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Thread: Apparatus "Rollover" Accidents:
07-20-2007, 09:16 AM #21
Last edited by TFMBob; 11-20-2007 at 09:02 PM.
07-20-2007, 02:12 PM #22
- Join Date
- Apr 2007
- Fremont NE
08-03-2007, 09:40 PM #23
Lots of god points I feel the same TOOMAny accidents
The rigs with auto trannys 3000 gallons plus equipted like a class a pump rather then a strict tanker lack of experiance driving big motors lack of "feel"
but also People drive faster and more stupid, "them" as well.... neaning other traffic .. training is major , But it also seems like EVERYONE volly or career in many cases everyone is in a hurry to get qualified to operate , On my career job its a MONEY i$$ue extra pay , in the vollies some places DO have experianced operators , some do NoT... eperiance and respect for the knowledge of "operating" is a far cry from "moving it" as was mentioned...I can tell you I'vealso had a Class 1/ CDL A with 30+ years of driving experiance including 3000 tankers of home heating oil, and larger 8,000 diesel, kerosene,gasoline among other things, at one point early in my FD career I was qualified to drive no less then 38 pieces of fire apparatus in my state from tillers to ten wheel tankers ... naturally this was when I first got hired but I've not done any volly company driving in 16 years or better,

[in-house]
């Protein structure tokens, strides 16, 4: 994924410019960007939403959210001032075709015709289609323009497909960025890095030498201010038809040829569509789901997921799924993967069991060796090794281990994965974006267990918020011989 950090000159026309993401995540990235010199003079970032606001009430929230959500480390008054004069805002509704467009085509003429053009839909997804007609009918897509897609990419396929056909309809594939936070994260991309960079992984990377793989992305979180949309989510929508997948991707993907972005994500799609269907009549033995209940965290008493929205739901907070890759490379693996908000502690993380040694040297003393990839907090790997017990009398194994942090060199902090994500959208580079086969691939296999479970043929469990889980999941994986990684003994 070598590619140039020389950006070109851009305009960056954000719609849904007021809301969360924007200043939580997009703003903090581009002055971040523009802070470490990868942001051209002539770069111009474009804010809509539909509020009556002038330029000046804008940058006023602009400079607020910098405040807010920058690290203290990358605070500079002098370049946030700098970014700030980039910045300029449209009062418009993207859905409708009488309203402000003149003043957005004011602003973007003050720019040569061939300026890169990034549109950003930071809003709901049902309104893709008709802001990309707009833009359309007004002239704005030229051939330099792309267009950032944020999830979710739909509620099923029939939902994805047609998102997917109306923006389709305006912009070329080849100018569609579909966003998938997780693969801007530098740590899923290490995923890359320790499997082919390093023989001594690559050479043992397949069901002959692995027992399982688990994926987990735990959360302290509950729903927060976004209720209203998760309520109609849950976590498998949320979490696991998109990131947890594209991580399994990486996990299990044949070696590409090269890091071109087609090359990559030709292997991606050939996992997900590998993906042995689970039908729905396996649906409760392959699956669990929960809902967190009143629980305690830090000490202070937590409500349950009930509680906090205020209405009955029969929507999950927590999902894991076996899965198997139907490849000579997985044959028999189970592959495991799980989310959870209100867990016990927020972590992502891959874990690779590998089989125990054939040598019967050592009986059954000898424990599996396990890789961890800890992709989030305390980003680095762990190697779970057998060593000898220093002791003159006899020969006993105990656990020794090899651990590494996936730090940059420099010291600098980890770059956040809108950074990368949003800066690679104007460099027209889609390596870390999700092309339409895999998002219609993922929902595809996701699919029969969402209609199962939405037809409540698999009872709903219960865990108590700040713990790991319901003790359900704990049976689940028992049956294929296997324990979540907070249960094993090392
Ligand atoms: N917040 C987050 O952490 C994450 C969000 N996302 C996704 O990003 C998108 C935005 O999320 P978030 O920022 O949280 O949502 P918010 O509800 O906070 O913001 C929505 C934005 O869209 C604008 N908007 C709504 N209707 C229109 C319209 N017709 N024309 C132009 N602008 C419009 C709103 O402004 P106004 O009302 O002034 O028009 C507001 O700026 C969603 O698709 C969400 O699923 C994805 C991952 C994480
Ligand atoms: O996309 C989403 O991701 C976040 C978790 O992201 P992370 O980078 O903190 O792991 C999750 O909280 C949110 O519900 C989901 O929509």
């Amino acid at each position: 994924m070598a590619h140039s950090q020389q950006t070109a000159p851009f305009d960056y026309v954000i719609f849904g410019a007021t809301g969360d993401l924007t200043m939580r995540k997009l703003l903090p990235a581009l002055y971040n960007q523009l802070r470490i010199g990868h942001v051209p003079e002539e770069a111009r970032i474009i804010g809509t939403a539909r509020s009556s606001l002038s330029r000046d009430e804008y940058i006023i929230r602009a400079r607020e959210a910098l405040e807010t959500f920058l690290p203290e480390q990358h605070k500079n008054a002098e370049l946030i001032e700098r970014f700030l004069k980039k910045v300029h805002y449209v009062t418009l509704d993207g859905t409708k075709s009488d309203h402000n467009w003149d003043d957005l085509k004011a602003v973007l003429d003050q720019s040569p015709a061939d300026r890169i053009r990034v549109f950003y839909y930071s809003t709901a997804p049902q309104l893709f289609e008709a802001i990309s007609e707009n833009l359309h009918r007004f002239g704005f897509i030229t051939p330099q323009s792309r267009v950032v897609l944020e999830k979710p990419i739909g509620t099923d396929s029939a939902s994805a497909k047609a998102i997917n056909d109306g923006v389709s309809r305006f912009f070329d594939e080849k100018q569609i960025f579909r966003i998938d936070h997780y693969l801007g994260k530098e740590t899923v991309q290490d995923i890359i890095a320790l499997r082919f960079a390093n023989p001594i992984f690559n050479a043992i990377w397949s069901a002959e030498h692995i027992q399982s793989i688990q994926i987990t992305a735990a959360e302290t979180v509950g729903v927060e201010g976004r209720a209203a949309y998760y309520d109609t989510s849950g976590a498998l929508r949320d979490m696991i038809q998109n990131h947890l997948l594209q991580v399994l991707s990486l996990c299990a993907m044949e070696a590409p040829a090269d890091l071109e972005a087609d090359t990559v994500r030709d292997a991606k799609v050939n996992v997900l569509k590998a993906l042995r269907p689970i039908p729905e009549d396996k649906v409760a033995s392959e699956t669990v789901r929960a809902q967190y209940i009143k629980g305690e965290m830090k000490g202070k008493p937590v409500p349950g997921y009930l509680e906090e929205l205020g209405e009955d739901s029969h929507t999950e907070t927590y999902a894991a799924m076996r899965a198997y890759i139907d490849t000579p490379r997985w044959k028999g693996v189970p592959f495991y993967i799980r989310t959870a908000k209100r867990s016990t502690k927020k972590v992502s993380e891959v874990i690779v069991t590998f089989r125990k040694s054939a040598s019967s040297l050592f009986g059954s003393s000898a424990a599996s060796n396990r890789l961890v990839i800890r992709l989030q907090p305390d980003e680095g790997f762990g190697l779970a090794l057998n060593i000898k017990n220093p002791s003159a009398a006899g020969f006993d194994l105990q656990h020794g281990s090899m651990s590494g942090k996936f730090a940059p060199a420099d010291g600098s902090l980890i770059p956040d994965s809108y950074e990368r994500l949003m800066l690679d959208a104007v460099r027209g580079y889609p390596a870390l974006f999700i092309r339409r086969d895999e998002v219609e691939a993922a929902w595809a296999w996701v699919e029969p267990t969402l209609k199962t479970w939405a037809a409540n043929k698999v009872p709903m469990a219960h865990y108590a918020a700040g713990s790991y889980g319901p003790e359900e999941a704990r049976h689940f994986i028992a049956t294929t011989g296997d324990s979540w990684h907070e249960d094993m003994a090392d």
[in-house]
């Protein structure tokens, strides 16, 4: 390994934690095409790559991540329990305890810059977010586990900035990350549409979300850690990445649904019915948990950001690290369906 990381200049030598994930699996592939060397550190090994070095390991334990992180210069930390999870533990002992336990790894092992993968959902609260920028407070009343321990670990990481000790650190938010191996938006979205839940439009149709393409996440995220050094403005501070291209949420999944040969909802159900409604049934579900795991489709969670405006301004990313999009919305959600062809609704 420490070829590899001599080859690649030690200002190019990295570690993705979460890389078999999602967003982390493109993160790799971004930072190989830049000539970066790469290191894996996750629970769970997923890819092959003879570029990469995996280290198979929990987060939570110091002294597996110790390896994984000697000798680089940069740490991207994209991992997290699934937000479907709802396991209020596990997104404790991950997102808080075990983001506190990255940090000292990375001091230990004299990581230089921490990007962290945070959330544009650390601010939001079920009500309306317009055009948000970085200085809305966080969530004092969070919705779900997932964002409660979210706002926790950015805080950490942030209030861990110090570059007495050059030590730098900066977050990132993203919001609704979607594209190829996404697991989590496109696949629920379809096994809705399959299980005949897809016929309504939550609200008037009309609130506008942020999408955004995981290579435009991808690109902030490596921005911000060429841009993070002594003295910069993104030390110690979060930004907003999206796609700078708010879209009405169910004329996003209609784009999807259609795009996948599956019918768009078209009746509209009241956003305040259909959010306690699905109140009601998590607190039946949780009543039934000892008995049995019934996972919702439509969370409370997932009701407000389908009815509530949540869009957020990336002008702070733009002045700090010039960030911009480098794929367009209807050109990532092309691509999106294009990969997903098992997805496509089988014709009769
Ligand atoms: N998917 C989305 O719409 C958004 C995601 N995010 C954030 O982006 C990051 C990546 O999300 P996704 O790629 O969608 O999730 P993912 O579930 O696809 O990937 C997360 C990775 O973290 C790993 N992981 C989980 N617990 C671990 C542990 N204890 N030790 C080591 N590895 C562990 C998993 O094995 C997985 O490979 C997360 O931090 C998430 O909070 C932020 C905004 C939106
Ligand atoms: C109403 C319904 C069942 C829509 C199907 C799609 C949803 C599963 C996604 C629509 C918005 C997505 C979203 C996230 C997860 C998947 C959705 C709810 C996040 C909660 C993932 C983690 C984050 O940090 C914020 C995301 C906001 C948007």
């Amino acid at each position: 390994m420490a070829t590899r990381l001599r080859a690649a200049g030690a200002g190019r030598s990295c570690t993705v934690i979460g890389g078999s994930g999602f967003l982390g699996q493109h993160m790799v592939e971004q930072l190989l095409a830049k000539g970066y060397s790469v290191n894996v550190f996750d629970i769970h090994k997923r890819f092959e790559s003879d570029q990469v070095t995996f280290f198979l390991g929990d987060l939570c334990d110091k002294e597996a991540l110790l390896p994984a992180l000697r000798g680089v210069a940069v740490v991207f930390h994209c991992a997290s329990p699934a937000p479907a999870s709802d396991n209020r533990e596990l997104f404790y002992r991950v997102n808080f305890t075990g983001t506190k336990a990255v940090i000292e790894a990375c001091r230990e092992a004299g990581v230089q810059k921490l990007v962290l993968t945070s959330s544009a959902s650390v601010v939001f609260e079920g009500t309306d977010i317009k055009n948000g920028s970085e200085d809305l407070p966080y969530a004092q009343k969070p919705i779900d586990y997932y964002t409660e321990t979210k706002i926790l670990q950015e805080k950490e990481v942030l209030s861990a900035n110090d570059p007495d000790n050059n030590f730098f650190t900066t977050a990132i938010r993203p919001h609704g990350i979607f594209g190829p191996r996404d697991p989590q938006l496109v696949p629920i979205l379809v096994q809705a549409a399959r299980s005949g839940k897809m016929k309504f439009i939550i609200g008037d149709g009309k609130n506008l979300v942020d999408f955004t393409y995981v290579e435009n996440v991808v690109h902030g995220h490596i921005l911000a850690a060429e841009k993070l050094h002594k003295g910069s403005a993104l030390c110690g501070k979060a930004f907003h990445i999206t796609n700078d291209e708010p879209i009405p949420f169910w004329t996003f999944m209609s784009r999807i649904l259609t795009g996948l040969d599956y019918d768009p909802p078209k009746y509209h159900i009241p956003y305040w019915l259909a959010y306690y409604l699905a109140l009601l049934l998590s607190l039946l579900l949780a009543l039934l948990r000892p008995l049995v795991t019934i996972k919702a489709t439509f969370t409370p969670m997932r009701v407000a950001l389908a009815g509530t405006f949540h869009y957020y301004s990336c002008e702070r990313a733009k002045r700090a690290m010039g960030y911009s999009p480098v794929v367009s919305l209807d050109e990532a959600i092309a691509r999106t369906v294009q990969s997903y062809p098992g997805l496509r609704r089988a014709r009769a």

I think its mainly lack of training/experiance in concert with going faster then nessasary with "other traffic" poor roads (more then weather issues)
rural= tankers and crappy roads with poor shoulders in many areas of the country.... slow em down, its more important to get there then get all cranked up trying to get there and crashing, ..that tanker lost was mentioned to be useless but would also take other resourses away from the incident and future incidents for months until replaced ... I knew a local dpeartment that spent 500,000 on a platform, bells whistles and then some back in the early 90's the rig was running on about its 20th run... when it rolled over ........... no one killed luckily but what a waste.. it took 5 years to refund and get the rig they wanted ...after totalling the first one...in rural areas the money is high, but finances are not, and tankers are needed for bread and butter operations !! cant wait 5 years to refinance a rig... Class A CDL training is A GOOD thing its well past due that training for firefighters be as good as Professional truck drivers , because of the extra loads on the rigs meaning tankers outfitted to be class a pumpers catch alls and overloaded rescues, rescue pumpers, as well as the trucks .. They are NOT an F-250 even if they tend to feel the same now adays ... my first car had no power steering, my first truck had no power steering, and the feel is very light with power steering , easy to over do it ......
08-12-2007, 05:57 AM #24
- Join Date
- Apr 2007
Amazingly, we're dealing with a situation where despite all of the publicity of increased vehicle accidents / fatalities involving emergency vehicles internationally- somehow we're stuck trying to justify a "reduced" response versus FULL HOT response to EVERYTHING. We're under the impression the powers that be believe we think it's "cool" to respond hot everywhere with lights and siren... and that it makes us look busier. They say it's because "we never know what we're going to because the dispatching is so lackluster."